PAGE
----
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Management Fees Are Falling for These Asset Classes

A new study from consulting firm bfinance finds that fees for some fund types have posted double-digit declines, but says investors still need to be mindful when evaluating costs.

Sustained investor pressure on fund managers to slash their fees is working — at least in some pockets where management fees are concerned. 

That’s the conclusion of a new study expected to be released Monday by bfinance, a specialist investment consulting firm. The firm analyzed changes in management fees since 2016, using data based on fees being quoted by asset managers for existing mandates, and reported that some strategies and fund structures have seen double-digit declines in the management fees they charge clients. 

“There’s been a lot of pressure on fees, but this is not a market in which price comparison functions terribly efficiently,” said Kathryn Saklatvala, head of investment content for bfinance, in a phone interview. “Both fees paid and total costs paid are quite nontransparent, and the quality can be challenging to assess, so there are various things that inhibit competition. But it’s good to see some quite concrete declines in fees and managers.”

Management fees for funds-of-hedge funds, an industry that has been in decline since the global financial crisis, plummeted by 28 percent over the past three years, bfinance found. Over the 12 months to June, the median fund-of-hedge-fund management fee has fallen to 58 basis points, or 0.58 percent. 

There are other examples: Absolute return fixed-income management fees are down 15 percent over the period, while emerging market debt fees slid 10 percent. Emerging market equity fees declined a bit less — six percent — and global active equity fees fell four percent. 

Still, the consultancy cautioned, asset owners need to look at the full picture to ensure that they are getting a good deal overall and aren’t overlooking hidden costs. That’s especially true in red-hot private market strategies.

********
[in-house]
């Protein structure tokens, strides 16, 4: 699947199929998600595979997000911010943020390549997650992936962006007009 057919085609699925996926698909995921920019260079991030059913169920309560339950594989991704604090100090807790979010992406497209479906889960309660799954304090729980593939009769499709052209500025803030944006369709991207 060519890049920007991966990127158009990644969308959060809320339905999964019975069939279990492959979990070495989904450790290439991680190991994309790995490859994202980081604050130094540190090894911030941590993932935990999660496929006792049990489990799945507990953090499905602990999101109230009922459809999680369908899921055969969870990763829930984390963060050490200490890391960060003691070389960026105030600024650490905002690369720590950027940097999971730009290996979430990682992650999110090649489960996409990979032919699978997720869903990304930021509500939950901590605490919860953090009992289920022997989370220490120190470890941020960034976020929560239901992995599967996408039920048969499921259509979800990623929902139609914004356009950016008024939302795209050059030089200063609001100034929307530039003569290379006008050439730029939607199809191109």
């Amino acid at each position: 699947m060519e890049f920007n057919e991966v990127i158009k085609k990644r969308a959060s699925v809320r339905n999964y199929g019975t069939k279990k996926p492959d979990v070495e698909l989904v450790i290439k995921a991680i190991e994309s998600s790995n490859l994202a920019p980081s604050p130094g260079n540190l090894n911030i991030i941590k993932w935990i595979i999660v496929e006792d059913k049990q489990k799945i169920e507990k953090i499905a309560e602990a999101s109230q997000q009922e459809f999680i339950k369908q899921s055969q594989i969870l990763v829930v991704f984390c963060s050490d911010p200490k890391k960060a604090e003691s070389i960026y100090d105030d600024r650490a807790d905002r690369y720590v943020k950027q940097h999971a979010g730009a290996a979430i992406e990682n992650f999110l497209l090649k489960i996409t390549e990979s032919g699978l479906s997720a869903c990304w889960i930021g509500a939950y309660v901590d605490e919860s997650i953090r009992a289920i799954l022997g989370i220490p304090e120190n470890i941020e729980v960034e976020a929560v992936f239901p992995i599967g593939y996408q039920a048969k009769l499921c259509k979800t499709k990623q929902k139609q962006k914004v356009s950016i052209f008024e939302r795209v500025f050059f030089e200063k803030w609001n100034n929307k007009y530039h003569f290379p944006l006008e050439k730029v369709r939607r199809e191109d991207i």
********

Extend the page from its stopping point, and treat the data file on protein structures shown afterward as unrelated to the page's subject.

“In all strategies it’s important to look at overall costs and fee structures; in private markets it’s even more important,” said Saklatvala. “There is complexity everywhere, but in private markets becomes particularly problematic.”

Take private equity funds. The study found that some private equity managers have cut management fees, typically from 2 percent to 1.75 percent. But over the same period, some of those managers have lowered their so-called hurdle rate — the return target they must meet before they can start charging performance fees — meaning they can charge those lucrative fees earlier. That means cost savings from lower management fees are sometimes canceled out.  

[II Deep Dive: Charging Too Much (Or Too Little) in Fees Can Be ‘Fatal’ for Asset Managers]

While private market fees are harder to assess, according to bfinance, investors have achieved some success negotiating lower management fees in U.S. direct lending funds as well as European open-ended real estate products. 

Falling fees come down to a number of factors, according to bfinance, including competition and rising transparency around costs. Investors have employed a few techniques successfully to achieve these cost savings over the past few years, according to bfinance. 

One is mandate consolidation, or simply choosing fewer managers but assigning them larger pools of capital. Fund managers often offer lower fees for larger ticket sizes, although these discounts can vary widely from asset class to asset class. 

“Don’t assume before knowing the data that if you consolidate, you’ll for sure get more savings,” cautioned Saklatvala.

Another tool investors have successfully employed is deconstructing returns and applying those findings in fee negotiations. This entails putting scrutiny on where returns are coming from, what factors they are exposed to, how much risk they’re taking, and so on. Saklatvala notes that this tool is often used as part of the manager selection process, but investors are beginning to use the findings when negotiating costs. 

Investors have also gotten deals by using alternative fee structures, called performance-related fees, though these need to be designed carefully, according to bfinance. 

“Executed poorly, [performance-related fees] can create problems such as paying high fees for negative returns during downturns or excessive risk taking,” the report stated. 

Ultimately, asset owners need to make sure they aren’t prioritizing rock-bottom fees at the expense of quality, the firm concluded. 

“You can cut your nose off to spite your face,” said Saklatvala. “Be very granular, look at the overall costs picture, the hidden costs, and be quite sensitive” to those issues, she added. 

On the flip side, investors shouldn’t assume that more expensive funds must necessarily be high quality. 

“We have not found correlation in those asset classes between fees and quality in terms of what subsequent performance was,” Saklatvala added. “The good thing is, for those digging in, there is great value to be had. But fees and quality do not go hand in hand.”

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